Pensthorpe March 2018
Blackbourne U3A Watching Birds group visit to Pensthorpe 8th March2018
Only 5 of us travelled to Pensthorpe Natural Park near Fakenham in Norfolk. It was a cold windy day with the promise of heavy rain from time to time. Luckily there is a large indoor viewing area and an enclosure with a pond and vegetation which is quite sheltered. We started with our customary coffee or hot chocolate and proceeded to the pond enclosure. This area is home to numerous birds, some of which are waders like Avocets and Ruff but the real stars are breeding populations of Bearded Tits and Turtle Doves. It is marvellous to be so close to such rare birds but if you think it is easy to get good pictures of them – think again! They are very restless, especially the Bearded Tits and just as you get one in the view finder they are gone.
We moved on to the glass fronted lake viewing area which is home to some exoticGeese and Ducks such as Ross’s Goose and Puna Teal. Also there are Smew which arehard to see in the wild in the UK. Mixed in with the exotics were some wild birds such as Mallard and Coot. The centre no longer have a public feeding time as it attracts wildbirds and this increases the risk of bird ‘flu coming in to the centre. While we were inthe viewing area the heavens opened but thankfully it did not last for long.
We proceeded over the bridge on the lake and followed the path to the Red Squirrel enclosure. On the way we saw two Cranes which were displaying by dancing around each other. Only two Red Squirrels were seen but we got very close and saw them busily searching for nuts and fruit and running at great speed along enclosed overhead walkways.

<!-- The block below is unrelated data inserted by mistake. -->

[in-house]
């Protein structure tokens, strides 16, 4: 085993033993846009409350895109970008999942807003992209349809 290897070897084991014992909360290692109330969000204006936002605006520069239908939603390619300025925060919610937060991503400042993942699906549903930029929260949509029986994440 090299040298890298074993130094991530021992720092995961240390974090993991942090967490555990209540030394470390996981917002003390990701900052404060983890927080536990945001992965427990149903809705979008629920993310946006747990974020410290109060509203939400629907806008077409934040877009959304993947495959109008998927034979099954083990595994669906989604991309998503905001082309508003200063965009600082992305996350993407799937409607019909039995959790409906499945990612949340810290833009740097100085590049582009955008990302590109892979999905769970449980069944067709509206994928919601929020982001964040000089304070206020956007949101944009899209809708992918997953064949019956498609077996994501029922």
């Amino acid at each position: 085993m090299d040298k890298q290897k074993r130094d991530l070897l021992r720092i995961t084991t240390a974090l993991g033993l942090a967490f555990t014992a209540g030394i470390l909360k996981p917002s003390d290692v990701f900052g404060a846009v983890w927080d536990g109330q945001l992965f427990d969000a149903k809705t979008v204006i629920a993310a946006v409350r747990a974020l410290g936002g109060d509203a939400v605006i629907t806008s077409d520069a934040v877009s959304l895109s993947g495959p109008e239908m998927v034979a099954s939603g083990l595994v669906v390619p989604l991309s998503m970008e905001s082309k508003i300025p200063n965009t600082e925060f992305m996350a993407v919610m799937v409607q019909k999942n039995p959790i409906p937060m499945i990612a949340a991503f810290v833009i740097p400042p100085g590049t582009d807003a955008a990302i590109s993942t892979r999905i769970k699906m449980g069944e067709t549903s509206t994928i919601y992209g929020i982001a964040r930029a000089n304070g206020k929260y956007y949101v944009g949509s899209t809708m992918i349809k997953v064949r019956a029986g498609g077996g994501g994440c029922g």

Next we headed for the hide with a big shallow scrape. Gulls, Cormorants and Lesser Black Backed Gulls were seen. On the way back to the centre Gill H and Dave were treated to views of several Bullfinches flying in and out of a hedge and also a SongThrush. The others could not hear Dave and Gill’s calls to come and look. Back at thecentre we enjoyed a well cooked meal but unfortunately Dave and Gill S were served well before the rest of the group and had almost finished before the others started. Never mind, we had all had an enjoyable day and saw plenty of colourful and interesting birds.
I have tried to only list the wild birds – we saw 36 in total.
Moorhen, Coot, Wood Pigeon, Rook, House Sparrow, Blue Tit, Chaffinch, Great Tit, Dunnock, Robin, Blackbird, Long Tailed Tit, Mallard, Jackdaw, Collared Dove, Black Headed Gull, Cormorant, Buzzard, Oyster Catcher, Mute Swan, Grey Lag Goose, Great crested Grebe, Little Egret, Lapwing, Tufted Duck, Egyptian Goose, Shoveler, Shelduck, Teal, Wigeon, Kestrel, Grey Heron, Lesser Black Backed Gull, Bullfinch, Song Thrush, Barnacle Goose. See below for interesting facts about Barnacle Geese.
Barnacle geese and Brent Geese were formerly regarded as the same species. It was thought that Barnacle geese hatched from Goose Barnacles which are found attached to washed up lumps of wood and look a bit like small geese heads.
As a result the geese were regarded as fish and until recently were eaten as such by Catholics on a Friday in Kerry, Eire.
In winter, the Isle of Islay holds 70 per cent of the world's Greenland barnacle geese and 40 per cent of the Greenland white-fronted goose population - 37,000 and 13,000 respectively. These numbers can cause significant damage to farmers’ fields and crops with compensation paid to farms badly affected.